FIG. 10 shows basic aspects of the second embodiment of the invention, including the test user equipment unit 30T which is situated essentially equidistantly between the two diversity antennas 44A and 44B of a sector. For the specified cell/carrier involved in the test or calibration, the rake receiver 62 allocated to the cell/carrier measures the delay difference between the two processed branches of the radio link signal emanating from the test user equipment unit 30T, e.g., measures the delay difference between the signals on lines 57A, 57B. The remaining operations of the second embodiment are essentially similar to those of the first embodiment (FIG. 6), it being understood that a substantial difference is that the second embodiment makes the delay difference measurements only with respect to the test user equipment unit 30T (rather than with respect to plural user equipment units, as occurred in at least one mode of the first embodiment). Such measurement of delay difference for the second embodiment is depicted as event 10-1 in FIG. 10. The delay difference is utilized (e.g., by a processor) to determine a delay alignment adjustment value. Event 10-2 shows the measured delay difference (or a value derived therefrom, such as an average or weighted average delay difference) being transmitted to main processor 70. Event 10-3 shows main processor 70, and particularly delay alignment unit 72, using the delay difference to calculate a delay alignment adjustment. As event 10-4, the delay alignment adjustment value is applied to the appropriate one of the two branches of signal processing hardware, for example to delay alignment buffers 55B included in branch 47B of the signal processing hardware.

A third embodiment of the invention also uses the test user equipment unit 30T to determine diversity branch delay difference, and for the further purpose of estimating an angle of arrival for the signal received from other user equipment units. Having statistical metrics on the angle of arrival distribution for user equipment unit traffic generally can help a service provider optimize cell planning and achieve more efficient utilization of the radio frequency resources. Traditionally there has been no precise measurement on the distribution of the angle of arrival at the base station, and consequentially cell planning is based on a rough estimate made prior to putting up the radio base station and using inaccurate empirical criteria.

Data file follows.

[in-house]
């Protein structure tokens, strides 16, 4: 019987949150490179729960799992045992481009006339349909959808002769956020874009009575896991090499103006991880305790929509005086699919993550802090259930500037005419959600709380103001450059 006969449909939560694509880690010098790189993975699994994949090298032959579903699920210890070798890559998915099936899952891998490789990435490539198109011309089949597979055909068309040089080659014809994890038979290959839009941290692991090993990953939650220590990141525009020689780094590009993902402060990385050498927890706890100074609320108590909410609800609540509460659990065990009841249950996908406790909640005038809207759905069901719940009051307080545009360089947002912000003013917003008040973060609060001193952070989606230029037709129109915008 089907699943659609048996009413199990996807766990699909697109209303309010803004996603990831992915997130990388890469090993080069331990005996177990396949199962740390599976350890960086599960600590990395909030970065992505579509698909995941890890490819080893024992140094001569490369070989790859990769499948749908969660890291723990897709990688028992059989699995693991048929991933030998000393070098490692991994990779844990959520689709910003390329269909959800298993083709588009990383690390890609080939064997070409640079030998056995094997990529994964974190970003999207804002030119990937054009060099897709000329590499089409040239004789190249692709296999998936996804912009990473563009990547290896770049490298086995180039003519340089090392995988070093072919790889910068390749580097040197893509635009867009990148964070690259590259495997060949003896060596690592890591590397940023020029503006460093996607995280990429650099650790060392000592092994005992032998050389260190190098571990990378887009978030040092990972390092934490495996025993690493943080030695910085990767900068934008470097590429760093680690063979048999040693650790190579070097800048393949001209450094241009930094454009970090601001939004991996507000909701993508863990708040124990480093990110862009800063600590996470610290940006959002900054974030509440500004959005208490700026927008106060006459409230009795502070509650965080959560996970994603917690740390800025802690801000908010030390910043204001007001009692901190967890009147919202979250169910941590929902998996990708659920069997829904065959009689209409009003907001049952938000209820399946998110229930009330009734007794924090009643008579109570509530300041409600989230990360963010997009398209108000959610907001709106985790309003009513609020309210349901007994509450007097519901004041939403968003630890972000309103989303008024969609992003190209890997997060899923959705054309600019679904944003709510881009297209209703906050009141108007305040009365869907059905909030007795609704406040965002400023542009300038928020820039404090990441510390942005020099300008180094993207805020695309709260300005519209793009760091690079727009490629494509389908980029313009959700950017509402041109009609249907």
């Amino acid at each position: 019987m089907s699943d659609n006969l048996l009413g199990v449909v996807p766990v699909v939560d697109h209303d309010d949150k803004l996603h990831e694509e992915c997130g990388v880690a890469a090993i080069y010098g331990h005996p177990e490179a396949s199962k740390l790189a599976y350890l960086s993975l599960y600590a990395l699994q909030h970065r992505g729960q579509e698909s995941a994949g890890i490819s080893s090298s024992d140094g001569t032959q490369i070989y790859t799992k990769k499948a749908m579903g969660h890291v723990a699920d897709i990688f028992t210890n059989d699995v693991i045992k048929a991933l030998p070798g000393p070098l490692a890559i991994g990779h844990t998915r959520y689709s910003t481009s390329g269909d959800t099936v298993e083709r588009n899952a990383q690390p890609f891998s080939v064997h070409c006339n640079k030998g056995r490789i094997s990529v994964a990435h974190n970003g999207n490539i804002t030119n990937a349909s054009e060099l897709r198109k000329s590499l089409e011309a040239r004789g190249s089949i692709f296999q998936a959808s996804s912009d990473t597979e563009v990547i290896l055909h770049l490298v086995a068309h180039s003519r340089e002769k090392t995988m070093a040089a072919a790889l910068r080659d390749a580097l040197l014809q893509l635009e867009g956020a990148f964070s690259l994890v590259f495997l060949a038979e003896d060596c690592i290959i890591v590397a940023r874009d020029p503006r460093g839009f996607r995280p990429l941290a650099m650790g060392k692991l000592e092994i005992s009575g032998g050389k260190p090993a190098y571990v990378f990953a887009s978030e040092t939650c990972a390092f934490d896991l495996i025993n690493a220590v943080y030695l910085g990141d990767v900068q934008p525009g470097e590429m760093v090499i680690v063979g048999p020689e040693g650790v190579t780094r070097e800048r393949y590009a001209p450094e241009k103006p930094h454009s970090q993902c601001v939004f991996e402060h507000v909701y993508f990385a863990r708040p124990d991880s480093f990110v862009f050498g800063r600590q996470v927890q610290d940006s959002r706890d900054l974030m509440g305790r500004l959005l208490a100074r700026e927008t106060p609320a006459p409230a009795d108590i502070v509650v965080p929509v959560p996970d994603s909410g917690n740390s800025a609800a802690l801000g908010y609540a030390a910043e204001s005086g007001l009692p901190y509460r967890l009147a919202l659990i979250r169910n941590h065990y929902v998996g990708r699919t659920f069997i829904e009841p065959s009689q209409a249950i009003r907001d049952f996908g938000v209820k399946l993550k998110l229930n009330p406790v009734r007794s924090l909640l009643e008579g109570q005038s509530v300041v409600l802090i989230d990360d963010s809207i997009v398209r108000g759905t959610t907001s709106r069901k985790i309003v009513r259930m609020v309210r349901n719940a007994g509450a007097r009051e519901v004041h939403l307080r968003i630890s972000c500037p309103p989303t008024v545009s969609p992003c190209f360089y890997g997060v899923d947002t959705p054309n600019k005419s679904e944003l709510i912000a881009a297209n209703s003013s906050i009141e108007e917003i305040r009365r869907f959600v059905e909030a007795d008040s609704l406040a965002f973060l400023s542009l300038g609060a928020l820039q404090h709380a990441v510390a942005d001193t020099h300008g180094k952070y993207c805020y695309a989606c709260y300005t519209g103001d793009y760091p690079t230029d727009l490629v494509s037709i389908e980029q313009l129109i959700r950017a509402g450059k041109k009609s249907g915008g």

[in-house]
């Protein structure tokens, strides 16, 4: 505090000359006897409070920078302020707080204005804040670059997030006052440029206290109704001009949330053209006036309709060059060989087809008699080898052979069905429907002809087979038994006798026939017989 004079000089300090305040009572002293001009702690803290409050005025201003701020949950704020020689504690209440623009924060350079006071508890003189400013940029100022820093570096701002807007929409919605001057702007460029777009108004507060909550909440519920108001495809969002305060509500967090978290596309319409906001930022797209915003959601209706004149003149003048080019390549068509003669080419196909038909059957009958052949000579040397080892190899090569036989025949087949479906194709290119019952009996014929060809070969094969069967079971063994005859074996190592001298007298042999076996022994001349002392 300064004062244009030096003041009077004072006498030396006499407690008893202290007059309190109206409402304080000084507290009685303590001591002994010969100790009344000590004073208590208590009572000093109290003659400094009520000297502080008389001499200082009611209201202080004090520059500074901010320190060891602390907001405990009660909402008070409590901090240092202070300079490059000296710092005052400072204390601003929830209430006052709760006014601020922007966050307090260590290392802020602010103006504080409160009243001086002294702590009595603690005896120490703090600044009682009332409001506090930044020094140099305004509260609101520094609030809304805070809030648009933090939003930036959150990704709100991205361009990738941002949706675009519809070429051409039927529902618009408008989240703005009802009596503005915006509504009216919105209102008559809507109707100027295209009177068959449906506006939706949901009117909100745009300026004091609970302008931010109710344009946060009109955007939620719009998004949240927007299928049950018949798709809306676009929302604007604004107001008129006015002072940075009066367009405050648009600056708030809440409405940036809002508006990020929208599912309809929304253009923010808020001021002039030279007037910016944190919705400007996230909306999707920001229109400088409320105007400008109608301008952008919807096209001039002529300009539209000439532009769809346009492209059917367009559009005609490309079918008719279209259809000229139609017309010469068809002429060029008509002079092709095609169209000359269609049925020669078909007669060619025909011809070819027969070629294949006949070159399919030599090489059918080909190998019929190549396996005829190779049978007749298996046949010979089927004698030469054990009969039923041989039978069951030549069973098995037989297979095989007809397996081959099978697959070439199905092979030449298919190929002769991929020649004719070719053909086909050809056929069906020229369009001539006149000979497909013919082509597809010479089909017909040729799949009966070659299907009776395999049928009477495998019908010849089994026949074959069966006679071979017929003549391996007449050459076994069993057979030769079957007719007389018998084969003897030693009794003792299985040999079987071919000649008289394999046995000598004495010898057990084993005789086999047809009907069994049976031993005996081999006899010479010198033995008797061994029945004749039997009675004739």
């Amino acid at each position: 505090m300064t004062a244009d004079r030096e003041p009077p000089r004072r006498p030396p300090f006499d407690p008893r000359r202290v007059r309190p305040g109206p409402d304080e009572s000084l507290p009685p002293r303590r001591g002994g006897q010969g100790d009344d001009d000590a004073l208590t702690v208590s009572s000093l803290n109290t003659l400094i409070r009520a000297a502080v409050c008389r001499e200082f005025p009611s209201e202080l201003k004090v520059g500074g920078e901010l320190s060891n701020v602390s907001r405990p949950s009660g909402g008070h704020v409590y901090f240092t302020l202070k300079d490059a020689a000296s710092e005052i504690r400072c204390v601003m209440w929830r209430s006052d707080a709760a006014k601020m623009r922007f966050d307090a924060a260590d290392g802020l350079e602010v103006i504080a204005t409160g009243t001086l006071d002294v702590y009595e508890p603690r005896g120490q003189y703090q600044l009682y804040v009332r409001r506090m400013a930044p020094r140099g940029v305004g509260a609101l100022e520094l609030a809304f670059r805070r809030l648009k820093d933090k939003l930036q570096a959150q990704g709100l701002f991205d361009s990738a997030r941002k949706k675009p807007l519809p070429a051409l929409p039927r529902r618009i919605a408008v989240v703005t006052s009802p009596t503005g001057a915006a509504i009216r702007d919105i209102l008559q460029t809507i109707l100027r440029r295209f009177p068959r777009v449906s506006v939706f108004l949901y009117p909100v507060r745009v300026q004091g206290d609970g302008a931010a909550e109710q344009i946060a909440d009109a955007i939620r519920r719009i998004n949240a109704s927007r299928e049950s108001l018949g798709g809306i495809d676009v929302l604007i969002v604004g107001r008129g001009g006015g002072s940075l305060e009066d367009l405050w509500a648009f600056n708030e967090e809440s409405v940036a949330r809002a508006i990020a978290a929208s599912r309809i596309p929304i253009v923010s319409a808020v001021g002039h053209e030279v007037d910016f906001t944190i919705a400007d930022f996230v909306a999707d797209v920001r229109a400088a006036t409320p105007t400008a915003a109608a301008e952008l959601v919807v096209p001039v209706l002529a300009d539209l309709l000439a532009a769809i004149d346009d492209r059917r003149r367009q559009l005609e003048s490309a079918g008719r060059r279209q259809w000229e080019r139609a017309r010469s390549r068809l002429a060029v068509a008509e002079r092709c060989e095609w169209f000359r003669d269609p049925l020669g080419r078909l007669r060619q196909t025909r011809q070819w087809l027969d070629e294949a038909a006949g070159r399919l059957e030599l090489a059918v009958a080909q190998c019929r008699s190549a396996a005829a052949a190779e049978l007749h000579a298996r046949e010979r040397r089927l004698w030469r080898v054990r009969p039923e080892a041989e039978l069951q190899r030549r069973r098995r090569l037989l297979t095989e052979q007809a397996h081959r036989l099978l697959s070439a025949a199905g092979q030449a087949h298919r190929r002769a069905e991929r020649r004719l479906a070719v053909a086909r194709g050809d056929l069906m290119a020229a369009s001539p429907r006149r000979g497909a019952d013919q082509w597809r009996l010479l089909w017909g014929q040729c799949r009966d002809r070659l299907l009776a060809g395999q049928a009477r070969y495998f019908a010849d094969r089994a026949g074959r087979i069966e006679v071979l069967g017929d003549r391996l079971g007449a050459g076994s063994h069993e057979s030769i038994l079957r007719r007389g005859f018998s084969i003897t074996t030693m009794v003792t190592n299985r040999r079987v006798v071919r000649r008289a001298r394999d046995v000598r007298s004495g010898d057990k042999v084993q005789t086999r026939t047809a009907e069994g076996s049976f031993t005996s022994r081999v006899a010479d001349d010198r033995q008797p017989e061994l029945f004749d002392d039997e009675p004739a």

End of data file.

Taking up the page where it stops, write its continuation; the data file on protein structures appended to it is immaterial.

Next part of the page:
The third embodiment allows the service provider to obtain an estimate over the distribution angle of arrival of the incoming signals to the radio base station's receive antennas. In essence, according to the third embodiment the delay skew between two diversity branches of incoming signals from the user equipment unit (UE) in the field are measured by rake receivers in the receiver board 60, and compared with those transmitted by a test user equipment unit (UE). As in the second embodiment, the test user equipment unit (UE) is positioned essentially equidistantly relative (preferably in front of) to the receive antennas, and the delay difference measured by the rake receiver permits measurement of a signal delay (delayHW) attributable to the hardware in the respective hardware branches of the sector signal processing section 40. The sector also receives radio link signals from non-test (actual traffic) user equipment units, with the rake receiver also measuring the delay difference for the diversity branches of the processed radio link signal from the non-test user equipment units. The measured delay difference for the diversity branches of the processed radio link signal from the non-test user equipment units is considered as a total delay (delayTOTAL). By subtracting the hardware signal delay component (delayHW) discerned from the test user equipment unit (UE) from the total delay (delayTOTAL) discerned with respect to the non-test user equipment units, a delay component attributable to the angle of arrival (delayAOA) is determined. From the delay component attributable to the angle of arrival (delayAOA), the angle of arrival itself (AOA) is determined.